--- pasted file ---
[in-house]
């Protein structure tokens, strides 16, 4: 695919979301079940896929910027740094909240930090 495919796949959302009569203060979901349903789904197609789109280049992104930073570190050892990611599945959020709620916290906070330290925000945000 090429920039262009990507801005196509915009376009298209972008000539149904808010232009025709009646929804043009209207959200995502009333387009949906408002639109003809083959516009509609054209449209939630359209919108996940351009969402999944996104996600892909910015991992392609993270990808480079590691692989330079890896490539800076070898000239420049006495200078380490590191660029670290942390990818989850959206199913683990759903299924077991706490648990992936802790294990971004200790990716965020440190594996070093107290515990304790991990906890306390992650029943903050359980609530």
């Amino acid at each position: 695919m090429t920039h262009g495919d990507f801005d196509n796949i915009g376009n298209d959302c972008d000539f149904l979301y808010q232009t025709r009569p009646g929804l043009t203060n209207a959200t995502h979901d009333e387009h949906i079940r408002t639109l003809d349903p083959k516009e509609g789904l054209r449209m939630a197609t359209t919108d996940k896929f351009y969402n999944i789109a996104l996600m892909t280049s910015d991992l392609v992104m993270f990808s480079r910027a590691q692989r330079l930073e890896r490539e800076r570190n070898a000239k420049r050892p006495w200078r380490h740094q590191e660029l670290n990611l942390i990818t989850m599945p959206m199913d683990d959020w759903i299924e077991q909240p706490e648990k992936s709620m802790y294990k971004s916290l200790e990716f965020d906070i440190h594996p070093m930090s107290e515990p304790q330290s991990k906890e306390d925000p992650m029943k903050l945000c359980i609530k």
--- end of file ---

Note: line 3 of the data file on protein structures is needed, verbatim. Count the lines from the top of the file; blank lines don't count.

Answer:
């Amino acid at each position: 695919m090429t920039h262009g495919d990507f801005d196509n796949i915009g376009n298209d959302c972008d000539f149904l979301y808010q232009t025709r009569p009646g929804l043009t203060n209207a959200t995502h979901d009333e387009h949906i079940r408002t639109l003809d349903p083959k516009e509609g789904l054209r449209m939630a197609t359209t919108d996940k896929f351009y969402n999944i789109a996104l996600m892909t280049s910015d991992l392609v992104m993270f990808s480079r910027a590691q692989r330079l930073e890896r490539e800076r570190n070898a000239k420049r050892p006495w200078r380490h740094q590191e660029l670290n990611l942390i990818t989850m599945p959206m199913d683990d959020w759903i299924e077991q909240p706490e648990k992936s709620m802790y294990k971004s916290l200790e990716f965020d906070i440190h594996p070093m930090s107290e515990p304790q330290s991990k906890e306390d925000p992650m029943k903050l945000c359980i609530k």